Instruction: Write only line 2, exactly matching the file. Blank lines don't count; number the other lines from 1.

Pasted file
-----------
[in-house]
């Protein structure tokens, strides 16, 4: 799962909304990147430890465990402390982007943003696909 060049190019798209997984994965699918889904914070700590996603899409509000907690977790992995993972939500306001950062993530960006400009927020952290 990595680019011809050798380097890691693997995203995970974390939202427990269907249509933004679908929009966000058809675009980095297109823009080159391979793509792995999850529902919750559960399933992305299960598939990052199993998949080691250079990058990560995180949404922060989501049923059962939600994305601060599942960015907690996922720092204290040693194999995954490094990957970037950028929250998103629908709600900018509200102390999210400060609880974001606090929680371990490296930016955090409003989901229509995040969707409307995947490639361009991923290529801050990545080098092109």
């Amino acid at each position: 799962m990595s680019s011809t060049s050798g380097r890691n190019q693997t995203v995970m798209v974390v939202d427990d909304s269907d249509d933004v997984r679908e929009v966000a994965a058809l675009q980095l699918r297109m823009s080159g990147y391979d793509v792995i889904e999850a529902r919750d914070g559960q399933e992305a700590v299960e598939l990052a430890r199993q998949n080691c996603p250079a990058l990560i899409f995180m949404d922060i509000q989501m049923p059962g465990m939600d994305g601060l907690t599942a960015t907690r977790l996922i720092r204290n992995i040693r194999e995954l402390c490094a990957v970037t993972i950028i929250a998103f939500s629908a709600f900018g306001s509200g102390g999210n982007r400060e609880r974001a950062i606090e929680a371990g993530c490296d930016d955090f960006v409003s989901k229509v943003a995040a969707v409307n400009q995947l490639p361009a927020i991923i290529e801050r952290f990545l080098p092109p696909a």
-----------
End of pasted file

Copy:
């Protein structure tokens, strides 16, 4: 799962909304990147430890465990402390982007943003696909 060049190019798209997984994965699918889904914070700590996603899409509000907690977790992995993972939500306001950062993530960006400009927020952290 990595680019011809050798380097890691693997995203995970974390939202427990269907249509933004679908929009966000058809675009980095297109823009080159391979793509792995999850529902919750559960399933992305299960598939990052199993998949080691250079990058990560995180949404922060989501049923059962939600994305601060599942960015907690996922720092204290040693194999995954490094990957970037950028929250998103629908709600900018509200102390999210400060609880974001606090929680371990490296930016955090409003989901229509995040969707409307995947490639361009991923290529801050990545080098092109």